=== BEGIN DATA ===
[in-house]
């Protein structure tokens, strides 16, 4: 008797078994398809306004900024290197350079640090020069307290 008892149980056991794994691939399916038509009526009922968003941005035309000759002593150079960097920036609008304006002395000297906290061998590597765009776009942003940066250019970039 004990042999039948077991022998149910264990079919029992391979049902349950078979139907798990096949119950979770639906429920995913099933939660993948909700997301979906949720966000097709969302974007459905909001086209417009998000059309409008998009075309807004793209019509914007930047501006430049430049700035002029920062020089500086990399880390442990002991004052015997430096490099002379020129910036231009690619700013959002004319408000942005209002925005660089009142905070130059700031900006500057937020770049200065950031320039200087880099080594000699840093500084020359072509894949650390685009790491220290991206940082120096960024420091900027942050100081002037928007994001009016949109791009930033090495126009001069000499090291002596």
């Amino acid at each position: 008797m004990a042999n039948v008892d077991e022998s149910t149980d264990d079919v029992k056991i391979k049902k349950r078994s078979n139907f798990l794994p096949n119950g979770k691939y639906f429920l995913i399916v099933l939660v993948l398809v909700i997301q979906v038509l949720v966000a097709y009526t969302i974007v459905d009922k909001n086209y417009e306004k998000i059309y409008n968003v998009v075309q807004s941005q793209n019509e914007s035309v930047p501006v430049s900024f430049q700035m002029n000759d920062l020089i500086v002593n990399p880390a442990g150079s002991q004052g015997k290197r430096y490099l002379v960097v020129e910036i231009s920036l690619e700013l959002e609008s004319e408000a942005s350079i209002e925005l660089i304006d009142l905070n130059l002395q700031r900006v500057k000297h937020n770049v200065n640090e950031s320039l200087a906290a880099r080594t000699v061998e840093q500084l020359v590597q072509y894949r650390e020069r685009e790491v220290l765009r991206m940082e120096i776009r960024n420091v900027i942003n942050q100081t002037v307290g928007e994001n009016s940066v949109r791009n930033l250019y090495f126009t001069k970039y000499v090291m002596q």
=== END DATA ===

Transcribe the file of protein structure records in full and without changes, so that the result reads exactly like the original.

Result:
[in-house]
């Protein structure tokens, strides 16, 4: 008797078994398809306004900024290197350079640090020069307290 008892149980056991794994691939399916038509009526009922968003941005035309000759002593150079960097920036609008304006002395000297906290061998590597765009776009942003940066250019970039 004990042999039948077991022998149910264990079919029992391979049902349950078979139907798990096949119950979770639906429920995913099933939660993948909700997301979906949720966000097709969302974007459905909001086209417009998000059309409008998009075309807004793209019509914007930047501006430049430049700035002029920062020089500086990399880390442990002991004052015997430096490099002379020129910036231009690619700013959002004319408000942005209002925005660089009142905070130059700031900006500057937020770049200065950031320039200087880099080594000699840093500084020359072509894949650390685009790491220290991206940082120096960024420091900027942050100081002037928007994001009016949109791009930033090495126009001069000499090291002596």
């Amino acid at each position: 008797m004990a042999n039948v008892d077991e022998s149910t149980d264990d079919v029992k056991i391979k049902k349950r078994s078979n139907f798990l794994p096949n119950g979770k691939y639906f429920l995913i399916v099933l939660v993948l398809v909700i997301q979906v038509l949720v966000a097709y009526t969302i974007v459905d009922k909001n086209y417009e306004k998000i059309y409008n968003v998009v075309q807004s941005q793209n019509e914007s035309v930047p501006v430049s900024f430049q700035m002029n000759d920062l020089i500086v002593n990399p880390a442990g150079s002991q004052g015997k290197r430096y490099l002379v960097v020129e910036i231009s920036l690619e700013l959002e609008s004319e408000a942005s350079i209002e925005l660089i304006d009142l905070n130059l002395q700031r900006v500057k000297h937020n770049v200065n640090e950031s320039l200087a906290a880099r080594t000699v061998e840093q500084l020359v590597q072509y894949r650390e020069r685009e790491v220290l765009r991206m940082e120096i776009r960024n420091v900027i942003n942050q100081t002037v307290g928007e994001n009016s940066v949109r791009n930033l250019y090495f126009t001069k970039y000499v090291m002596q």